Targeting the complement alternative pathway permits graft versus leukemia activity while preventing graft versus host disease

Hung Nguyen, Ali Alawieh, David Bastian, Sandeepkumar Kuril, Min Dai, Anusara Daenthanasanmak, Mengmeng Zhang, Supinya Iamsawat, Steven D. Schutt, Yongxia Wu, M. Mahdi Sleiman, Akshay Shetty, Carl Atkinson, Shaoli Sun, Juan Carlos Varela, Stephen Tomlinson, Xue Zhong Yu

Research output: Contribution to journalArticlepeer-review

3 Scopus citations

Abstract

Purpose: Application of allogeneic hematopoietic cell transplantation (allo-HCT) for patients with hematologic disorders is limited by the development of GVHD. Separation of GVHD and graft-versus-leukemia (GVL) remains a great challenge in the field. We investigated the contribution of individual pathways involved in the complement cascade in GVH and GVL responses to identify specific targets by which to separate these two processes. Experimental Design: We used multiple preclinical murine and human-to-mouse xenograft models involving allo-HCT recipients lacking components of the alternative pathway (AP) or classical pathway (CP)/lectin pathway (LP) to dissect the role of each individual pathway in GVHD pathogenesis and the GVL effect. For translational purposes, we used the AP-specific complement inhibitor, CR2-fH, which localizes in injured target organs to allow specific blockade of complement activation at sites of inflammation. Results: Complement deposition was evident in intestines of mice and patients with GVHD. In a preclinical setting, ablation of the AP, but not the CP/LP, significantly improved GVHD outcomes. Complement activation through the AP in host hematopoietic cells, and specifically dendritic cells (DC), was required for GVHD progression. AP deficiency in recipients decreased donor T-cell migration and Th1/Th2 differentiation, while increasing the generation of regulatory T cells. This was because of decreased activation and stimulatory activity of recipient DCs in GVHD target organs. Treatment with CR2-fH effectively prevented GVHD while preserving GVL activity. Conclusions: This study highlights the AP as a new therapeutic target to prevent GVHD and tumor relapse after allo-HCT. Targeting the AP by CR2-fH represents a promising therapeutic approach for GVHD treatment.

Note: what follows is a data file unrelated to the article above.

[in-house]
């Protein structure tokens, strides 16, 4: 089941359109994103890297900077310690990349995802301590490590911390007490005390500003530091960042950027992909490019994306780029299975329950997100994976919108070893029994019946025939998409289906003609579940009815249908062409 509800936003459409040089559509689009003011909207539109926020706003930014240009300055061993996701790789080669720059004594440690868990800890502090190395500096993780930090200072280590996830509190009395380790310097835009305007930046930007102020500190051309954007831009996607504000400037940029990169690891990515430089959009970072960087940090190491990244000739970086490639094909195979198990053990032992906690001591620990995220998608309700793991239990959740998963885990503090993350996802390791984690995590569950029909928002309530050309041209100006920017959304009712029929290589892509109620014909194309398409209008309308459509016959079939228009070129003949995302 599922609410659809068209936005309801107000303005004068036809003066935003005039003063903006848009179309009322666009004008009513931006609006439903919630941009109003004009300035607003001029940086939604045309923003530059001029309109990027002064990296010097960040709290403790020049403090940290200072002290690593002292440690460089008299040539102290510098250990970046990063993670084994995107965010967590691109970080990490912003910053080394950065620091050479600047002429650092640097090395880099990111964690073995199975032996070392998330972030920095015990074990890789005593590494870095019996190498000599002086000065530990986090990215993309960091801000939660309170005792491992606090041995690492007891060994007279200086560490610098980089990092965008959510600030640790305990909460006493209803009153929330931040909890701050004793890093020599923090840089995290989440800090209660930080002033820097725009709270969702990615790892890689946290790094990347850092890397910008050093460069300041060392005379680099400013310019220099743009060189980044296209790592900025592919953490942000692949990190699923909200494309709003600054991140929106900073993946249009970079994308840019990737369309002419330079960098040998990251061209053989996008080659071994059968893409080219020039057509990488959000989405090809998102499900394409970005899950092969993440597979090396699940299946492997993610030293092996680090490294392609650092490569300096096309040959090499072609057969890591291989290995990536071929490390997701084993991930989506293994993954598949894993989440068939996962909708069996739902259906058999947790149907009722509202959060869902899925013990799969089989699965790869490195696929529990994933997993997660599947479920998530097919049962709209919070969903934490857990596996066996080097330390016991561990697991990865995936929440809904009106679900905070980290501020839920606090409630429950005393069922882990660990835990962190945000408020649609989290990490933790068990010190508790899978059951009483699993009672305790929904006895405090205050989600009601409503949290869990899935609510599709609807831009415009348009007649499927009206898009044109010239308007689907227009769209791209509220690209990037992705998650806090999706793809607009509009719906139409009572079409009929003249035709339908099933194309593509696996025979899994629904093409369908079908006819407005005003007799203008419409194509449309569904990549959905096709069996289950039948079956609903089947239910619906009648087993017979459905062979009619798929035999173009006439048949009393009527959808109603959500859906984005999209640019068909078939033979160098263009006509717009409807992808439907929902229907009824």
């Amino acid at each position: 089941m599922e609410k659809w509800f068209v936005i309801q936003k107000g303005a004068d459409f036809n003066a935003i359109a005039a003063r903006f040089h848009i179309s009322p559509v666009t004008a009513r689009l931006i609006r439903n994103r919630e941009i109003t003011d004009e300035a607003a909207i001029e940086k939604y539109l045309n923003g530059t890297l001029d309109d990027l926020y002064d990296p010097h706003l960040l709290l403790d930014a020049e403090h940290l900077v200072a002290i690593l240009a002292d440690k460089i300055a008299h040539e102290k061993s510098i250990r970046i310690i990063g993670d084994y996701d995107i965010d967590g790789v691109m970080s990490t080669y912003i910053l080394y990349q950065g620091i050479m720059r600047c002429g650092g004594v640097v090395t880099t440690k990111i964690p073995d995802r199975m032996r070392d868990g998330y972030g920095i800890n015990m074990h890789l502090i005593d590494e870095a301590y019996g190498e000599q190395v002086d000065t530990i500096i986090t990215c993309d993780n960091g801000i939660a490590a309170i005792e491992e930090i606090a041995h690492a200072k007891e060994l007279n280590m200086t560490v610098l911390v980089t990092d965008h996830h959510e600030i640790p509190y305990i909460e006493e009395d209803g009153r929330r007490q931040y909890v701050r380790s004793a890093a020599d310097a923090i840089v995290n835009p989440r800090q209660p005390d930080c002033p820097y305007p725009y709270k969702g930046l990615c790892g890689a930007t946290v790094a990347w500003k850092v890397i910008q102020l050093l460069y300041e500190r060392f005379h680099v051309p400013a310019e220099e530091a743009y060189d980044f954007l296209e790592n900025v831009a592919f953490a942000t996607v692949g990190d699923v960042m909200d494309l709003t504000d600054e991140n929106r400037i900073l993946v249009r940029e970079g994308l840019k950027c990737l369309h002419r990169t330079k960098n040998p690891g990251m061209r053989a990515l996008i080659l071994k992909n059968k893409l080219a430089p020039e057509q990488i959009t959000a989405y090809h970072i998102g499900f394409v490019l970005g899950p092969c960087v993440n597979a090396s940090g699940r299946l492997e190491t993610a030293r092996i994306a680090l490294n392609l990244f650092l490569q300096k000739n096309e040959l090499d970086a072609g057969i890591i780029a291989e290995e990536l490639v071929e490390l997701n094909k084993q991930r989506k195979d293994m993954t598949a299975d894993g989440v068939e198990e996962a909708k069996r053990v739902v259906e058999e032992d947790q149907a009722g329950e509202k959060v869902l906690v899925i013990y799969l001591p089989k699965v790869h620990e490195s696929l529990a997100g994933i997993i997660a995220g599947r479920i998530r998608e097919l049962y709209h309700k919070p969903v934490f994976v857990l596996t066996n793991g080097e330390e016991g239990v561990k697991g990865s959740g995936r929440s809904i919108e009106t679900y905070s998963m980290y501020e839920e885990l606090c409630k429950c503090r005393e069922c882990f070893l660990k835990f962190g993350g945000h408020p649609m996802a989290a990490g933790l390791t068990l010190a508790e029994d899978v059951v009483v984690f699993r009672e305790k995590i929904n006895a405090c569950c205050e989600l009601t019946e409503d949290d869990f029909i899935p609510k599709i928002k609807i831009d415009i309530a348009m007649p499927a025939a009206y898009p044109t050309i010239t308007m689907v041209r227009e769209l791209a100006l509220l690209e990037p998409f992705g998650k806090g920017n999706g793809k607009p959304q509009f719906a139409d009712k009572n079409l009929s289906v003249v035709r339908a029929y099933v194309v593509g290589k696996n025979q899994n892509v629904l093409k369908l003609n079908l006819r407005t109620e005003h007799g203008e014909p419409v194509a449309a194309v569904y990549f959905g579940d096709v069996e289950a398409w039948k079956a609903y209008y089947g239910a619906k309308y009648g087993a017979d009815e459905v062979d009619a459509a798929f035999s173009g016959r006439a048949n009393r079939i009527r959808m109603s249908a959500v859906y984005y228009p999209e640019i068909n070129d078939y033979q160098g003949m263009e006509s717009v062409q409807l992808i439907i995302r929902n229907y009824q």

Original languageEnglish (US)
Pages (from-to)3481-3490
Number of pages10
JournalClinical Cancer Research
Volume26
Issue number13
DOIs
StatePublished - Jul 2020

ASJC Scopus subject areas

  • Oncology
  • Cancer Research

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